But what of the central pillars of French higher education that Sarkozy and Pecresse are tentatively looking to reform? The whole system, in Salters's view, "should be completely overhauled so that the three different structures (universities, grandes écoles and CNRSs) can be brought into one university-based system with decent funding", including money from "the private sector for applied research leading to patents, or even just the prestige a firm might derive from financing, say, a new library or student residence".
Salters supports "some kind of selective entry", which is already the case for grandes écoles, faculties of medicine and also the instituts universitaires de technologie. Yet, combined with "the continuation of the near-absence of tuition fees, which we are all very attached to", he admits that such wide-ranging changes amount to "a bit of a tall order".
Grenoble's Mark Thomas takes a similar line. He used to work at Université Blaise Pascal in Clermont-Ferrand, and he well remembers the lack of funding, the overcrowded lecture theatres - students would ask to leave one lecture early so they could be sure to get a seat in the next - and the envious glances cast at the working conditions and class sizes enjoyed by his fellow academics in the grandes école across the road. But when he once suggested to someone at the Ministry of Education that what universities needed were selection and tuition fees, he was told this would amount to a revolution.
In the longer term, there are obviously questions about how sustainable the dual-track system that forms "the French exception" really is. "French public universities are in a bad state in terms of governance and performance," says Thierry Grange, dean of the Grenoble École de Management, "so thegrandes écoles say that they need to get their houses in order first."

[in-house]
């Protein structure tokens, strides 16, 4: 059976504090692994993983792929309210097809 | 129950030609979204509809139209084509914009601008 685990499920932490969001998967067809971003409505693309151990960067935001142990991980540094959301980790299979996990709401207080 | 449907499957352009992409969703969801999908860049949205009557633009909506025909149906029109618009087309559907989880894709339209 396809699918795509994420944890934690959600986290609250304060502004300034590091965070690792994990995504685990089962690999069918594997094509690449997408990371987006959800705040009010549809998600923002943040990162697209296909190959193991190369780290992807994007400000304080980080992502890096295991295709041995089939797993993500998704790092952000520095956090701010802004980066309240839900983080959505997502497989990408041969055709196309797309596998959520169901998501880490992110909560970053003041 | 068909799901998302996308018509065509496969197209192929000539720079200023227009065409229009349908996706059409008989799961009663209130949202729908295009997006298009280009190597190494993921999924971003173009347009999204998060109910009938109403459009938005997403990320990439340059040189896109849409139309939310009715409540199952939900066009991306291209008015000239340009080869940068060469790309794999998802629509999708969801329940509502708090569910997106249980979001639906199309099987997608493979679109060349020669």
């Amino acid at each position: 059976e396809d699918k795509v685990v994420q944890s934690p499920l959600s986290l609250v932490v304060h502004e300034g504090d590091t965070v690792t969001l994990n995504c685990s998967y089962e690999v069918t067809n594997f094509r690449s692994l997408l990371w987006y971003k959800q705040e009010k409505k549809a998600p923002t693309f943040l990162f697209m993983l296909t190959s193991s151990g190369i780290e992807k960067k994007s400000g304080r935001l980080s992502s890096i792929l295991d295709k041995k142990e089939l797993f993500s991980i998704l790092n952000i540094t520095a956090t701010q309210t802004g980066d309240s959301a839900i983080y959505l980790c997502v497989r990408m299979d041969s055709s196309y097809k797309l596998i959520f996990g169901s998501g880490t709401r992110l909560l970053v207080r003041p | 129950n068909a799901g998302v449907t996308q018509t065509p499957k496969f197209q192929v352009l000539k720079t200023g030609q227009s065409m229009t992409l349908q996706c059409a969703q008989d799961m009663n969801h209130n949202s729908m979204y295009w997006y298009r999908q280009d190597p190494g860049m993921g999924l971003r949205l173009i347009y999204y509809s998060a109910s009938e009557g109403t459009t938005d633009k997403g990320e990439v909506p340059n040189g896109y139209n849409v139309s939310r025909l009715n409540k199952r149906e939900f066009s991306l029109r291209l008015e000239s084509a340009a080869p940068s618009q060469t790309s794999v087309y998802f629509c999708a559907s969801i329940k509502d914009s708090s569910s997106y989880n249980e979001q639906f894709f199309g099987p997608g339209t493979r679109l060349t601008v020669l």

Nonetheless, he suspects that tighter co-operation is more likely over time. His grandes école has had strategic links with the Université de Grenoble since it was set up in 1984 and it now shares research facilities and has collaborated with the university in China.
Similar "marriages" are likely to take place elsewhere, although there might be no standard model. "This will be determined by the two parties and may take different forms in different places," says Grange. "The legal aspects will be less important than developing a common future. And it will probably go more smoothly in smaller cities - it's much easier to share poverty than wealth. Eventually the chamber of commerce might hand over the grandes école to the university, or there might be a sharing of brands (making the grandes école an associate of the university)."
Asked about timescales, Grange's off-the-cuff guess is that separate grandes école would no longer be around a thousand years from now. Pressed to be slightly more specific, he offers a far more striking prediction - that French universities would be reformed within five years and a broader new system in place within ten.